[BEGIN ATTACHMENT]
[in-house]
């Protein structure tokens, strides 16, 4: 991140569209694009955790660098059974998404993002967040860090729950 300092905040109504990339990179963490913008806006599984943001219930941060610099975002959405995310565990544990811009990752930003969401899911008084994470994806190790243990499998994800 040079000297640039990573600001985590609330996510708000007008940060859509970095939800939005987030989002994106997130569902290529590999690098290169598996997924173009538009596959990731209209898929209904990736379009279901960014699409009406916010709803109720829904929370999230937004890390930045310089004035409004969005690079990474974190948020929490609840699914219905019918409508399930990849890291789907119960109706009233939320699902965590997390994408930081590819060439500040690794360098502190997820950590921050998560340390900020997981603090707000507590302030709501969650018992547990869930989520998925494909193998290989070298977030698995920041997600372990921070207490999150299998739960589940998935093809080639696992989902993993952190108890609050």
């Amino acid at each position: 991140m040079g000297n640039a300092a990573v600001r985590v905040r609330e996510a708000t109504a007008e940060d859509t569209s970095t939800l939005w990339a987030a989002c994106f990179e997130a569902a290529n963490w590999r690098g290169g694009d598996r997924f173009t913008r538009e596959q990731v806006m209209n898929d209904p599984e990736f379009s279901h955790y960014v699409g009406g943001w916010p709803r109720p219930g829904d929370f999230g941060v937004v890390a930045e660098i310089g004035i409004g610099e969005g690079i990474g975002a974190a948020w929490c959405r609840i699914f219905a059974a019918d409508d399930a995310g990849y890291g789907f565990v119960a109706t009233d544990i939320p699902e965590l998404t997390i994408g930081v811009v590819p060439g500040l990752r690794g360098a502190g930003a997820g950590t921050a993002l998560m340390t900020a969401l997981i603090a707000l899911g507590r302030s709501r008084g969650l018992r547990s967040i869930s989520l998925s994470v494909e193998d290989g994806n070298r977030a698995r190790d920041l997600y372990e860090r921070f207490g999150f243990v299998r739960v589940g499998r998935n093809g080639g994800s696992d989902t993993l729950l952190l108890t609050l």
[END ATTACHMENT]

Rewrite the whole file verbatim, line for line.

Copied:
[in-house]
């Protein structure tokens, strides 16, 4: 991140569209694009955790660098059974998404993002967040860090729950 300092905040109504990339990179963490913008806006599984943001219930941060610099975002959405995310565990544990811009990752930003969401899911008084994470994806190790243990499998994800 040079000297640039990573600001985590609330996510708000007008940060859509970095939800939005987030989002994106997130569902290529590999690098290169598996997924173009538009596959990731209209898929209904990736379009279901960014699409009406916010709803109720829904929370999230937004890390930045310089004035409004969005690079990474974190948020929490609840699914219905019918409508399930990849890291789907119960109706009233939320699902965590997390994408930081590819060439500040690794360098502190997820950590921050998560340390900020997981603090707000507590302030709501969650018992547990869930989520998925494909193998290989070298977030698995920041997600372990921070207490999150299998739960589940998935093809080639696992989902993993952190108890609050």
């Amino acid at each position: 991140m040079g000297n640039a300092a990573v600001r985590v905040r609330e996510a708000t109504a007008e940060d859509t569209s970095t939800l939005w990339a987030a989002c994106f990179e997130a569902a290529n963490w590999r690098g290169g694009d598996r997924f173009t913008r538009e596959q990731v806006m209209n898929d209904p599984e990736f379009s279901h955790y960014v699409g009406g943001w916010p709803r109720p219930g829904d929370f999230g941060v937004v890390a930045e660098i310089g004035i409004g610099e969005g690079i990474g975002a974190a948020w929490c959405r609840i699914f219905a059974a019918d409508d399930a995310g990849y890291g789907f565990v119960a109706t009233d544990i939320p699902e965590l998404t997390i994408g930081v811009v590819p060439g500040l990752r690794g360098a502190g930003a997820g950590t921050a993002l998560m340390t900020a969401l997981i603090a707000l899911g507590r302030s709501r008084g969650l018992r547990s967040i869930s989520l998925s994470v494909e193998d290989g994806n070298r977030a698995r190790d920041l997600y372990e860090r921070f207490g999150f243990v299998r739960v589940g499998r998935n093809g080639g994800s696992d989902t993993l729950l952190l108890t609050l």